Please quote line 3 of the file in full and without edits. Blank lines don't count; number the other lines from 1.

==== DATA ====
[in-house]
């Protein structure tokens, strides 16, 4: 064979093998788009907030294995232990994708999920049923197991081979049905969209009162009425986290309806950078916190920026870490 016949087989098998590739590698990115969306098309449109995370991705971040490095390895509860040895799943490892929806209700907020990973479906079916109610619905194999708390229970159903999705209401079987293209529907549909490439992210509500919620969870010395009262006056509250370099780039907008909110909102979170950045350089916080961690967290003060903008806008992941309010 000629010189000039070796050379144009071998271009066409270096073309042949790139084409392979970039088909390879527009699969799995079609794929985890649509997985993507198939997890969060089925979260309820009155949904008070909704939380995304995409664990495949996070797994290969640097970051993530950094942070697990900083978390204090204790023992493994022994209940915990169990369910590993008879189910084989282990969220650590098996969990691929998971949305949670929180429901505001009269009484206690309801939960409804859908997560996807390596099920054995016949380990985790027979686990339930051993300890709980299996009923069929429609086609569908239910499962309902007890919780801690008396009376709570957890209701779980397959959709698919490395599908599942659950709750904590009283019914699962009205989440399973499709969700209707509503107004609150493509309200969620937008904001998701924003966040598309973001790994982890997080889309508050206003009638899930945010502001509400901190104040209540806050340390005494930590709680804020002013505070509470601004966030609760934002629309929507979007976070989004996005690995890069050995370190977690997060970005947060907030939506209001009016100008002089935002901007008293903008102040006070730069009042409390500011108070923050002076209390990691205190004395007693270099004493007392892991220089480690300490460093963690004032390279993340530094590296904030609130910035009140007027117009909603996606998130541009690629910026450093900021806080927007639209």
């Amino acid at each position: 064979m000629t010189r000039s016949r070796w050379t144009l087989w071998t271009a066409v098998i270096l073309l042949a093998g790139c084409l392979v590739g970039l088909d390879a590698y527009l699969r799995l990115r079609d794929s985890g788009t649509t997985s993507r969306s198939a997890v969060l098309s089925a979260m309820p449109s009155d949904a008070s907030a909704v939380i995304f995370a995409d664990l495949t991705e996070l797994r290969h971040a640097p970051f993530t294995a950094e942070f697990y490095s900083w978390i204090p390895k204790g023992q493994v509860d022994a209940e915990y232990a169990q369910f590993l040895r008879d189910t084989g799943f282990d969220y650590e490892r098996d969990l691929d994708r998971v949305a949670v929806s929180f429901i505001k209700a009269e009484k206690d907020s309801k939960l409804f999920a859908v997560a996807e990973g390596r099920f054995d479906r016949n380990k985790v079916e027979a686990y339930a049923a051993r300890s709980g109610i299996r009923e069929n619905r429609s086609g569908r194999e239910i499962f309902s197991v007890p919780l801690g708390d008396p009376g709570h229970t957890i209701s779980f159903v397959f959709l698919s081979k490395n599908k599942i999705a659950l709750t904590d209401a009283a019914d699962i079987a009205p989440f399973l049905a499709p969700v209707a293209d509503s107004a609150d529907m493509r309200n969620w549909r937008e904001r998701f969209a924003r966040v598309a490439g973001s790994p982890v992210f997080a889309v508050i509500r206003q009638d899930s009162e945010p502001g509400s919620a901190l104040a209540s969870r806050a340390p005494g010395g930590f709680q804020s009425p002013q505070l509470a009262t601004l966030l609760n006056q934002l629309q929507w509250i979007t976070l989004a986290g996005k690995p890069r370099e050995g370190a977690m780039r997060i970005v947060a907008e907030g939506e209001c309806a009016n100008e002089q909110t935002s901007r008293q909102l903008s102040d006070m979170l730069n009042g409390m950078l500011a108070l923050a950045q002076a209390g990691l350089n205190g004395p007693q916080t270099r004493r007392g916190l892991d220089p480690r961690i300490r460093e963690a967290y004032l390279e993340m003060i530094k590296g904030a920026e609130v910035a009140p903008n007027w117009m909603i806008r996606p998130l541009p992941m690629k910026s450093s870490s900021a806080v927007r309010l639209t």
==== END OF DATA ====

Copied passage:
């Amino acid at each position: 064979m000629t010189r000039s016949r070796w050379t144009l087989w071998t271009a066409v098998i270096l073309l042949a093998g790139c084409l392979v590739g970039l088909d390879a590698y527009l699969r799995l990115r079609d794929s985890g788009t649509t997985s993507r969306s198939a997890v969060l098309s089925a979260m309820p449109s009155d949904a008070s907030a909704v939380i995304f995370a995409d664990l495949t991705e996070l797994r290969h971040a640097p970051f993530t294995a950094e942070f697990y490095s900083w978390i204090p390895k204790g023992q493994v509860d022994a209940e915990y232990a169990q369910f590993l040895r008879d189910t084989g799943f282990d969220y650590e490892r098996d969990l691929d994708r998971v949305a949670v929806s929180f429901i505001k209700a009269e009484k206690d907020s309801k939960l409804f999920a859908v997560a996807e990973g390596r099920f054995d479906r016949n380990k985790v079916e027979a686990y339930a049923a051993r300890s709980g109610i299996r009923e069929n619905r429609s086609g569908r194999e239910i499962f309902s197991v007890p919780l801690g708390d008396p009376g709570h229970t957890i209701s779980f159903v397959f959709l698919s081979k490395n599908k599942i999705a659950l709750t904590d209401a009283a019914d699962i079987a009205p989440f399973l049905a499709p969700v209707a293209d509503s107004a609150d529907m493509r309200n969620w549909r937008e904001r998701f969209a924003r966040v598309a490439g973001s790994p982890v992210f997080a889309v508050i509500r206003q009638d899930s009162e945010p502001g509400s919620a901190l104040a209540s969870r806050a340390p005494g010395g930590f709680q804020s009425p002013q505070l509470a009262t601004l966030l609760n006056q934002l629309q929507w509250i979007t976070l989004a986290g996005k690995p890069r370099e050995g370190a977690m780039r997060i970005v947060a907008e907030g939506e209001c309806a009016n100008e002089q909110t935002s901007r008293q909102l903008s102040d006070m979170l730069n009042g409390m950078l500011a108070l923050a950045q002076a209390g990691l350089n205190g004395p007693q916080t270099r004493r007392g916190l892991d220089p480690r961690i300490r460093e963690a967290y004032l390279e993340m003060i530094k590296g904030a920026e609130v910035a009140p903008n007027w117009m909603i806008r996606p998130l541009p992941m690629k910026s450093s870490s900021a806080v927007r309010l639209t």